Police grants: Building a funding case statement
This outline and subsequent questions will assist you with the development of a strong case statement and prepare your organization
In the world of funding, a good case statement will help you start your conversation with potential funders. Law enforcement organizations have funding opportunities with many potential funding partners: federal, state, private and corporate. This statement can assist your organization in the development of a sound grant application to any type of funder.
A well developed case statement will assist the department in developing and defining a project for funding and provide content for answering many questions on a grant application. The contents will provide many supporting reasons for the funding request. In the current economy, every grant application will need to be well justified, well reasoned and well supported by demonstrating strong internal management and planning capacity along with past success. Every separate funding project should have a well developed case statement prior to beginning any grant application and should become a part of the decision making process in strategic planning for your department.
The following outline and subsequent questions will assist you with the development of a strong case statement and prepare your organization. A case statement needs to be concise, well organized and usually not more than three pages.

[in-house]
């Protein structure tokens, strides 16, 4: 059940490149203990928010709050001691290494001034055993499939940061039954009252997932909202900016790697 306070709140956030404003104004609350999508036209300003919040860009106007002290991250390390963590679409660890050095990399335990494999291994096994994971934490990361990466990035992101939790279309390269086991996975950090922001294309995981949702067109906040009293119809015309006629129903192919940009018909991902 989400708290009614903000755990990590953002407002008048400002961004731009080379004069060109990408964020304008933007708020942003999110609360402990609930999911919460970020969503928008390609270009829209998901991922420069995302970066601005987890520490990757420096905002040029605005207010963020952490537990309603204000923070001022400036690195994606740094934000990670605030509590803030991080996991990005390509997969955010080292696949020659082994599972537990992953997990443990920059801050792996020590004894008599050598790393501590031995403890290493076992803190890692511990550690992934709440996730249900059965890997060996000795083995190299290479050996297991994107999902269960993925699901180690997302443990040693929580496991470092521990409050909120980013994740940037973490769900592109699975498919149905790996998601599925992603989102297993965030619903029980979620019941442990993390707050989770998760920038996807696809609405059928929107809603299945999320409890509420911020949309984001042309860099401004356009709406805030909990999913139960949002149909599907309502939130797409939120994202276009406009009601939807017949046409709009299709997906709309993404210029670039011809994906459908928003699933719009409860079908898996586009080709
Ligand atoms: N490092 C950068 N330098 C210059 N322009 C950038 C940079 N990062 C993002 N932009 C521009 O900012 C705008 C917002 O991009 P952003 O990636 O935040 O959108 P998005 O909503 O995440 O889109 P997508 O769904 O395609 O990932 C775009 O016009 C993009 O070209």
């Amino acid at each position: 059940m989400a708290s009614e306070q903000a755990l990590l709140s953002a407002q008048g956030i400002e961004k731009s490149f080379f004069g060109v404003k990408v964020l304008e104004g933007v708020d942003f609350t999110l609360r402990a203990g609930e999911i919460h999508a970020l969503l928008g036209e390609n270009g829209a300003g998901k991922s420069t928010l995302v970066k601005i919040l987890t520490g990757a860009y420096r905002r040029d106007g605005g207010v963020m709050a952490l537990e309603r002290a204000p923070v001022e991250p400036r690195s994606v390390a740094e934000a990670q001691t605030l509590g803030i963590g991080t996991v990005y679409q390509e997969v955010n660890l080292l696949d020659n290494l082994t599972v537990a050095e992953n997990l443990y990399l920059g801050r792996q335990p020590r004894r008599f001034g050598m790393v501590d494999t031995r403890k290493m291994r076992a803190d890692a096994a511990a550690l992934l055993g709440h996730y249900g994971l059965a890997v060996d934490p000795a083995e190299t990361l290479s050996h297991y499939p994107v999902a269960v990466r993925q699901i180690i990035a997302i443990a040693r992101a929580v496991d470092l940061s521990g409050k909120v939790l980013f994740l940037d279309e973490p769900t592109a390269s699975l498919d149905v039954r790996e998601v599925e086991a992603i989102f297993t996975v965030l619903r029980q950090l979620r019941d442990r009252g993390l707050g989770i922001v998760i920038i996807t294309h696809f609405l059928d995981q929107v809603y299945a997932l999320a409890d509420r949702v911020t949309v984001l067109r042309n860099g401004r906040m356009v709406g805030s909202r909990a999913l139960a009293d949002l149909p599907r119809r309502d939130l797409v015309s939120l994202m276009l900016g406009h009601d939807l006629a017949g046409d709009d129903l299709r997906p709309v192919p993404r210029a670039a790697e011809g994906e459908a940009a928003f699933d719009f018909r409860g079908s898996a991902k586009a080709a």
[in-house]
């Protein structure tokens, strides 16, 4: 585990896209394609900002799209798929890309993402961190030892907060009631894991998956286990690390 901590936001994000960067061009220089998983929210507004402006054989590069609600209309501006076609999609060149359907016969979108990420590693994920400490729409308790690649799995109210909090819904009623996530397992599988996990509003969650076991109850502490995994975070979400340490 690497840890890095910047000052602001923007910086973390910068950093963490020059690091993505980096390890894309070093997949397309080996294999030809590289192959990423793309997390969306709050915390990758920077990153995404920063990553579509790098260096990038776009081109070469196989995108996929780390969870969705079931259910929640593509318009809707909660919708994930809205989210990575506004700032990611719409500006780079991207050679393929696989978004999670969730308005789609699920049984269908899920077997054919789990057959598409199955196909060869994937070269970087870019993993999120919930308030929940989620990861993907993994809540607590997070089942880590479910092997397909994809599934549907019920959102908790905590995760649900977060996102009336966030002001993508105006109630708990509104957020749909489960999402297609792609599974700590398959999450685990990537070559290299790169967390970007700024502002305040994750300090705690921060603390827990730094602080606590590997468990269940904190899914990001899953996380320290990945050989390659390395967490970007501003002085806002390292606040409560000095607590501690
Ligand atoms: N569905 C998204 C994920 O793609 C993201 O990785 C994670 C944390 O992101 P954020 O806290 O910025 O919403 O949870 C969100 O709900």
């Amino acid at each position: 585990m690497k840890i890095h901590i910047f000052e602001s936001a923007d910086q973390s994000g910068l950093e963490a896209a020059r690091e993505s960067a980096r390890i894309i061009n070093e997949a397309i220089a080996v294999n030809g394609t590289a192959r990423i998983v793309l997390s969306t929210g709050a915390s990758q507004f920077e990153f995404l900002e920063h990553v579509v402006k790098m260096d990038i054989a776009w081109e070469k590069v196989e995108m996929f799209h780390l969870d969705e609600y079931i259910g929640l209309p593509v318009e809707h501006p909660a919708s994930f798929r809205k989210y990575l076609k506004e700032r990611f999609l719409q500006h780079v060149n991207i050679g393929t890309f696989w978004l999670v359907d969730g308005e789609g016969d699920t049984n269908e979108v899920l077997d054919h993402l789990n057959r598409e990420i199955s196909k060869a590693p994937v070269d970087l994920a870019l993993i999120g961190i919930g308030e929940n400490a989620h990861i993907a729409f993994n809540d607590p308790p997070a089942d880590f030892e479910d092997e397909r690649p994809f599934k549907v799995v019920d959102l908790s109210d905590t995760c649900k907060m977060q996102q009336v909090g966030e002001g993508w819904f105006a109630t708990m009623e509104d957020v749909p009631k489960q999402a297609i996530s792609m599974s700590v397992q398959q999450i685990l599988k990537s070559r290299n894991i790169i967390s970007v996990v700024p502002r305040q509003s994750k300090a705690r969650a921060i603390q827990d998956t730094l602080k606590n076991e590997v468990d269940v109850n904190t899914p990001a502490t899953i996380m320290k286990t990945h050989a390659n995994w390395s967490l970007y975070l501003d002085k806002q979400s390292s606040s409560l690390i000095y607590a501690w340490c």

Introduction to the department
What are the demographics within the department’s jurisdiction? (Use tables and charts where possible)
Planning process and decision making
For each separate funding request develop the following statements
How will the funder’s investment be used?
Project Cost Benefit Analysis
Defend the strategy for this project
Create a case statement for each funding need identified in your strategic plan and place it on your letterhead. Use the case statements to provide funding justification for your annual budgetary request, funding requests, donor request and strategic plan development. This process can really strengthen all of your funding requests.
Once you have begun to approach your funding needs by completing this process, your access to funding resources and your chances of obtaining financial resources will increase. Many departments receive ideas from officers and their community about what they “WANT” for the department and the community it serves.
It is a wise chief who accepts suggestions but requires the person with the idea to develop a case statement and then make the request. The chief and other decision makers in the department will be better able to integrate ideas for funding with a justified idea for the funding. This process was taught to me about 30 years ago and I have successfully used it with my staff, community members, politicians, partners and people with good ideas. It assists an organization to be better prepared in tough economy to go after any funding which might cross your desk. And there is nothing better than being well prepared!
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